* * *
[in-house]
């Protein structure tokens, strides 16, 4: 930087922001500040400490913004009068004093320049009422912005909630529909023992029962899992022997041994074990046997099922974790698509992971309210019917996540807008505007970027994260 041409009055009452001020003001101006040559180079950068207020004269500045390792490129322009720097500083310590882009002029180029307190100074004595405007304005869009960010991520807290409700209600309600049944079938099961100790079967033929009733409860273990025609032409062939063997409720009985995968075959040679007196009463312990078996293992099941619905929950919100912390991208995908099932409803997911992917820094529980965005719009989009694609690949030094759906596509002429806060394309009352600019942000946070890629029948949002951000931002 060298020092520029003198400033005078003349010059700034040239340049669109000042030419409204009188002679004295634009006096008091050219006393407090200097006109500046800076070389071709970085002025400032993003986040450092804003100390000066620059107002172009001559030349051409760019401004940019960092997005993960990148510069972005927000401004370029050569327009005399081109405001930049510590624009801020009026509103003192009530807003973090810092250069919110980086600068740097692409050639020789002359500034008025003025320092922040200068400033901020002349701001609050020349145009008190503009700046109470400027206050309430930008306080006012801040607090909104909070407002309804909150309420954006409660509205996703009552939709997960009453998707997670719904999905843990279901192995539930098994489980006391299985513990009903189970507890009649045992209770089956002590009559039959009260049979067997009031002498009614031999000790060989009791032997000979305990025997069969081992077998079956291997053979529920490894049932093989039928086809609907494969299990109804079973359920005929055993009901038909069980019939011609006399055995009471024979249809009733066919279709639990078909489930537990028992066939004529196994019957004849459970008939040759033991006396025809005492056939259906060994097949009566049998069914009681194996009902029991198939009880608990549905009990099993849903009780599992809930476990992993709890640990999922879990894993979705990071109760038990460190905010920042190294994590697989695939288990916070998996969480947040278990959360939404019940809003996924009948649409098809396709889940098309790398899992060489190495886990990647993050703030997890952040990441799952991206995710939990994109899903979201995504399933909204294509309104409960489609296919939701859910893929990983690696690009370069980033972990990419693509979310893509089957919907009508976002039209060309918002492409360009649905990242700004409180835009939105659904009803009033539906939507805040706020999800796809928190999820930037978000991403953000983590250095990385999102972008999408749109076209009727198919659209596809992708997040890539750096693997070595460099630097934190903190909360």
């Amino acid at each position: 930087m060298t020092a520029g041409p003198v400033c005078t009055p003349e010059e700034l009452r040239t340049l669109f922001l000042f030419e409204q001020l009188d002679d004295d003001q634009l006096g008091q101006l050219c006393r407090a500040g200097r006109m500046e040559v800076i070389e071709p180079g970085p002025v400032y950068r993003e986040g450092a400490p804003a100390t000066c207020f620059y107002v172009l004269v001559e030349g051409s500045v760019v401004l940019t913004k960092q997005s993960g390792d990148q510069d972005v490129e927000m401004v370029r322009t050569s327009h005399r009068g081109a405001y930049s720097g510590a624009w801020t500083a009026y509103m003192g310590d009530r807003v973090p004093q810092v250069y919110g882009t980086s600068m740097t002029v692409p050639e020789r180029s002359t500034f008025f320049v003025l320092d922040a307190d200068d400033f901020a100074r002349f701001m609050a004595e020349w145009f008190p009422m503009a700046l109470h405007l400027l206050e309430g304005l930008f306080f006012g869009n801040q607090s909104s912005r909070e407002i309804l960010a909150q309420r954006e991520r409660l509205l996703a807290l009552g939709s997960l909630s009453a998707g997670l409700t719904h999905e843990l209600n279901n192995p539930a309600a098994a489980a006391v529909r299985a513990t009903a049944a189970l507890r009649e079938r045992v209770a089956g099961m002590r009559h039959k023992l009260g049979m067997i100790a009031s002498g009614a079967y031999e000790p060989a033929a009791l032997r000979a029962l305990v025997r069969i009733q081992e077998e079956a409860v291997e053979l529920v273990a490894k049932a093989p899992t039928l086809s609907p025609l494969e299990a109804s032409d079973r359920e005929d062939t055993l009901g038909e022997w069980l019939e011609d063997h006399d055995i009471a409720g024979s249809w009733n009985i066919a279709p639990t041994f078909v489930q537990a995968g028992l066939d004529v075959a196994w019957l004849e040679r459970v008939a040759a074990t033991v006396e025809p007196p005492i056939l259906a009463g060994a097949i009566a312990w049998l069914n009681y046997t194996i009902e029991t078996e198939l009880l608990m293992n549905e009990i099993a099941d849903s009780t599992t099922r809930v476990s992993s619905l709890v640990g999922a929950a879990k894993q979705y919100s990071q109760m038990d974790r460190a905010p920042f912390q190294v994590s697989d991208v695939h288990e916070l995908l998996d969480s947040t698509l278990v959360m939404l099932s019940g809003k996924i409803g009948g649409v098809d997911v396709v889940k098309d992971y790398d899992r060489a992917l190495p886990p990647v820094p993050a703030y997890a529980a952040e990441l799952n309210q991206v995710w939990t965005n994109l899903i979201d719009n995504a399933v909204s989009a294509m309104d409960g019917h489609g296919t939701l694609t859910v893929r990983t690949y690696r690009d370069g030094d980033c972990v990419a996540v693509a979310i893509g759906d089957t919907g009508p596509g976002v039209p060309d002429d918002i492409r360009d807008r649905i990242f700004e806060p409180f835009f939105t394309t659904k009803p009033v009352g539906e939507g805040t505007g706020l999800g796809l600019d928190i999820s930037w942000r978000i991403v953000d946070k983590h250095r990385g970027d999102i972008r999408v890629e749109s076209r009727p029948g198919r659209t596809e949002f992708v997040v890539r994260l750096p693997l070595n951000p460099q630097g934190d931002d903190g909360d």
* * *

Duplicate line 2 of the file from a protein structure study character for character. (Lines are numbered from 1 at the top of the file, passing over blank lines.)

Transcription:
């Protein structure tokens, strides 16, 4: 930087922001500040400490913004009068004093320049009422912005909630529909023992029962899992022997041994074990046997099922974790698509992971309210019917996540807008505007970027994260 041409009055009452001020003001101006040559180079950068207020004269500045390792490129322009720097500083310590882009002029180029307190100074004595405007304005869009960010991520807290409700209600309600049944079938099961100790079967033929009733409860273990025609032409062939063997409720009985995968075959040679007196009463312990078996293992099941619905929950919100912390991208995908099932409803997911992917820094529980965005719009989009694609690949030094759906596509002429806060394309009352600019942000946070890629029948949002951000931002 060298020092520029003198400033005078003349010059700034040239340049669109000042030419409204009188002679004295634009006096008091050219006393407090200097006109500046800076070389071709970085002025400032993003986040450092804003100390000066620059107002172009001559030349051409760019401004940019960092997005993960990148510069972005927000401004370029050569327009005399081109405001930049510590624009801020009026509103003192009530807003973090810092250069919110980086600068740097692409050639020789002359500034008025003025320092922040200068400033901020002349701001609050020349145009008190503009700046109470400027206050309430930008306080006012801040607090909104909070407002309804909150309420954006409660509205996703009552939709997960009453998707997670719904999905843990279901192995539930098994489980006391299985513990009903189970507890009649045992209770089956002590009559039959009260049979067997009031002498009614031999000790060989009791032997000979305990025997069969081992077998079956291997053979529920490894049932093989039928086809609907494969299990109804079973359920005929055993009901038909069980019939011609006399055995009471024979249809009733066919279709639990078909489930537990028992066939004529196994019957004849459970008939040759033991006396025809005492056939259906060994097949009566049998069914009681194996009902029991198939009880608990549905009990099993849903009780599992809930476990992993709890640990999922879990894993979705990071109760038990460190905010920042190294994590697989695939288990916070998996969480947040278990959360939404019940809003996924009948649409098809396709889940098309790398899992060489190495886990990647993050703030997890952040990441799952991206995710939990994109899903979201995504399933909204294509309104409960489609296919939701859910893929990983690696690009370069980033972990990419693509979310893509089957919907009508976002039209060309918002492409360009649905990242700004409180835009939105659904009803009033539906939507805040706020999800796809928190999820930037978000991403953000983590250095990385999102972008999408749109076209009727198919659209596809992708997040890539750096693997070595460099630097934190903190909360």